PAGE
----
You’ve probably heard the term “R-Value” before, but most likely in the context of home construction, wall thickness, and insulation. The definition of it is “thermal resistance.” The higher the R-value the thicker the cellulose, fiberglass, or rigid foam is in your walls.

You wouldn’t want to sleep on any of these materials, but a similar scale exists for sleeping pads.

The R-value in a sleeping pad is an eight-step scale, with the lowest numbers providing the least thermal resistance and the highest, the most resistance. A little-known fact is that combining two sleeping pads increases the R-value slightly more than just doubling it due to the extra layer of insulating air between the two pads.

The thicker the pad, the higher the R-value in a specific material.

R-Value Temperature Range by Rating

R-Value 1 2 3 4 5 6 7 8
Air Temperature (F) Tolerance 50° F 30° F 25° F 10° F 0° F -15° F -25° F -40° F

Let’s take a look at the R-value of each of the four most popular styles of sleeping pads compared with each other.

Sleeping Pads R-Value

Type of Pad R-Value Thickness Cold Protection
Open cell foam 1-2 1-3 30-50° F
Air 1-4 2-4 10-50° F
Self-inflating air 6-8 2-4 -15 to -14° F
Closed cell foam 1 .5 - 1.5 50° F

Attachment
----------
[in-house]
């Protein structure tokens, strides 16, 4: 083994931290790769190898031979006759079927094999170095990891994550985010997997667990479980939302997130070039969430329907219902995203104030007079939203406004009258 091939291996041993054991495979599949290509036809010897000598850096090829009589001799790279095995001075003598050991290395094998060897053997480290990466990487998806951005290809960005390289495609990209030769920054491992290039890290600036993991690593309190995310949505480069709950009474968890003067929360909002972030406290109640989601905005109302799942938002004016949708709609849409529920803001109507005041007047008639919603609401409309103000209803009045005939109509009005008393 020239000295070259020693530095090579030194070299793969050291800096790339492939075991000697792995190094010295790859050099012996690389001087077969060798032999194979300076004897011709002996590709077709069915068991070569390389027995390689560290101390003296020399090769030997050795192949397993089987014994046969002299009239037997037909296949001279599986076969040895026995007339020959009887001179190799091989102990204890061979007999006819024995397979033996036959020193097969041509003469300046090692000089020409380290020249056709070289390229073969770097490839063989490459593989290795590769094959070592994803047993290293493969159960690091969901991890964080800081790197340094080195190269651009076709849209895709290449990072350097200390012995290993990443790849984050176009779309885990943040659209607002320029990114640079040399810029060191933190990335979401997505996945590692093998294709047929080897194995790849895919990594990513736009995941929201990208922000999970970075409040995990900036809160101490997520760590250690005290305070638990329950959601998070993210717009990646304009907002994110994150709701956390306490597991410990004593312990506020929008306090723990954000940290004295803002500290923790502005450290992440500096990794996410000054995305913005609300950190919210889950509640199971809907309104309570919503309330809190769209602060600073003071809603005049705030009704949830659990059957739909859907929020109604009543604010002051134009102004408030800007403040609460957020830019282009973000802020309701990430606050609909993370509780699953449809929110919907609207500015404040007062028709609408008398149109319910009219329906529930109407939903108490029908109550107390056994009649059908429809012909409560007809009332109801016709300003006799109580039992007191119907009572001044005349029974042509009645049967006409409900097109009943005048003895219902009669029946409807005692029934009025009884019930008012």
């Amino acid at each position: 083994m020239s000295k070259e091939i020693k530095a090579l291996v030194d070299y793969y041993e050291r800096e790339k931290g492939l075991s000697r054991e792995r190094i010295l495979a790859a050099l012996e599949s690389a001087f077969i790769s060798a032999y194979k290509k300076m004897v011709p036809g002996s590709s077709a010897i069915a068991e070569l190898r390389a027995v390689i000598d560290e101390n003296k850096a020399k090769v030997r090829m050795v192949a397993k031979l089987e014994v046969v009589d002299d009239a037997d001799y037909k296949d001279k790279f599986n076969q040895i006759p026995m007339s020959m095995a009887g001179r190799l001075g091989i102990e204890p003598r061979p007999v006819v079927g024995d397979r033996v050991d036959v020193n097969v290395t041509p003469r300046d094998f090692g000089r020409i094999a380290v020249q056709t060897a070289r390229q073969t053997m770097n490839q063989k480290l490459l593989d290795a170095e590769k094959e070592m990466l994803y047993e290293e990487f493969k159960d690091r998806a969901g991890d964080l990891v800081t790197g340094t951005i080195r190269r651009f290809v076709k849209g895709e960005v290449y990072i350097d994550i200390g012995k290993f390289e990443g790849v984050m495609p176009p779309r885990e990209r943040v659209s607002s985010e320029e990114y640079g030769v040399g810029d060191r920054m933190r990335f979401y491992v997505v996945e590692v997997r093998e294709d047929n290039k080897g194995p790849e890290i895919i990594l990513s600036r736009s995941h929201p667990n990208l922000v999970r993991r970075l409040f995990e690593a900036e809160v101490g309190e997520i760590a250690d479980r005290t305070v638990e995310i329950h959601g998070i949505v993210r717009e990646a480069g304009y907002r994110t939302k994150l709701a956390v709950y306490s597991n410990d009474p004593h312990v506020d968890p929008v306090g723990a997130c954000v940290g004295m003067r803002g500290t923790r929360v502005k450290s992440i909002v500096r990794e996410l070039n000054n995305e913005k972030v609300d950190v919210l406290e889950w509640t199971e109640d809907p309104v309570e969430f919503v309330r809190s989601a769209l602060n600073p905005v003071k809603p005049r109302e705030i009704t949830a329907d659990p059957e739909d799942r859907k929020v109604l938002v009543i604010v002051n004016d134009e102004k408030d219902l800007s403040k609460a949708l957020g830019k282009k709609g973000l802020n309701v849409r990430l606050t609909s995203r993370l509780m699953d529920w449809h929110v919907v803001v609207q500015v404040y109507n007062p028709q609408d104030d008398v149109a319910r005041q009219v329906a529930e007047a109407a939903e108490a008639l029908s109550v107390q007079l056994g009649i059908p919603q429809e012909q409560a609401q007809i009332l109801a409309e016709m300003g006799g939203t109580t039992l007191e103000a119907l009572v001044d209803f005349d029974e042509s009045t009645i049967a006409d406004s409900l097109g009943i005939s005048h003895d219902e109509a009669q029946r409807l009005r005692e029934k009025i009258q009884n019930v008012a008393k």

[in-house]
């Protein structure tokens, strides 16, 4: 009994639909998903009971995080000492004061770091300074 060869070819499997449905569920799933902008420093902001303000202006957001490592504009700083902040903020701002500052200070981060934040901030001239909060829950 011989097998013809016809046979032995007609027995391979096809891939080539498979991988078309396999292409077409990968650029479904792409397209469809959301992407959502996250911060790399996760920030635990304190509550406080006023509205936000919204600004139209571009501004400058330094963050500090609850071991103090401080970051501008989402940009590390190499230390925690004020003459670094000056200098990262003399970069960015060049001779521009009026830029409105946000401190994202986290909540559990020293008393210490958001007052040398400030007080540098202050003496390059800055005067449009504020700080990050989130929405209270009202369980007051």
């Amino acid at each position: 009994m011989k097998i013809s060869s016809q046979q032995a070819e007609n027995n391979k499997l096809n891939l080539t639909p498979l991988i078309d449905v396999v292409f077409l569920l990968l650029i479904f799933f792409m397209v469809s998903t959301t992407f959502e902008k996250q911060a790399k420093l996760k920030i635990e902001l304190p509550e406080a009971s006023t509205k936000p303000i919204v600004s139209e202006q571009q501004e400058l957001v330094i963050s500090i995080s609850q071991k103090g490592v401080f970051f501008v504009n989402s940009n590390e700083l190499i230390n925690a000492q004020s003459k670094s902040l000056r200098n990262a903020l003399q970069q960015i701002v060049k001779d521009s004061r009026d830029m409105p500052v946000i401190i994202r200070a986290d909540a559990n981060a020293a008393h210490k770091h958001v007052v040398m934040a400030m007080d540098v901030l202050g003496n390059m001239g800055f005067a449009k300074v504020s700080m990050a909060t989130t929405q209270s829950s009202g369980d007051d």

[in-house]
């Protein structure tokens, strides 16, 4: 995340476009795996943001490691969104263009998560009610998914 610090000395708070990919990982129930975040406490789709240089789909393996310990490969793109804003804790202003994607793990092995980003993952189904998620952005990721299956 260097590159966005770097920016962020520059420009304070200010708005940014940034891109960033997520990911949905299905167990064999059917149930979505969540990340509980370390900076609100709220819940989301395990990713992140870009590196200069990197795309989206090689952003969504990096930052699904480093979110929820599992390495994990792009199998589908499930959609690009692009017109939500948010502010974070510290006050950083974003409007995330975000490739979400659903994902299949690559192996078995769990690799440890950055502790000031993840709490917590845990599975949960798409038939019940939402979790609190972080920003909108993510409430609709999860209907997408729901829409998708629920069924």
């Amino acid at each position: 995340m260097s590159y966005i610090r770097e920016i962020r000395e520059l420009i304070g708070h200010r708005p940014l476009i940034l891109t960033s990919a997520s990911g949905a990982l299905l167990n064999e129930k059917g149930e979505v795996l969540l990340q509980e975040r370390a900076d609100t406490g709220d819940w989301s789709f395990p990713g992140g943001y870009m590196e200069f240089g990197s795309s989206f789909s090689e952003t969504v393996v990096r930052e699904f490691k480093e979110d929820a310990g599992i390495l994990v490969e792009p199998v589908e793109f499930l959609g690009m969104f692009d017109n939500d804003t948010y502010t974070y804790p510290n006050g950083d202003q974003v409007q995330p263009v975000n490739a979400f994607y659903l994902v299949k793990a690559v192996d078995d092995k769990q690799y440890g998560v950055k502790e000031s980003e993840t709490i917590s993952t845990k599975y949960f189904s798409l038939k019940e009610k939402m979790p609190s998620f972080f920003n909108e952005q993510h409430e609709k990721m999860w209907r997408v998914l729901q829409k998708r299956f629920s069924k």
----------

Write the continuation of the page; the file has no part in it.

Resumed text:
Type of Camping

For our comparison, we’re going to gauge the two major styles of camping; backpacking and campsite based.

Backpacking requires you to carry everything you’ll need for a time in the wilderness on your back, including your sleeping pad. Weight is an issue with backpacking and can be a limiting factor in determining which style of pad to use. If you’re carrying a tent as well, the weight issue can magnify.

Campsite sleeping pads are only limited to the storage space in your SUV, truck or pull behind camper. They can be as heavy as you can handle, used on a bed inside a camper, or in a cot inside a tent, or just outside on the ground as you would when backpacking. Anything is fair game if four wheels and an engine are bringing it to the campsite.


That 14-inch deep Beautyrest mattress you may sleep on at home is very comfortable but imagine packing that monster into your favorite backwoods lake. Not a pretty image is it?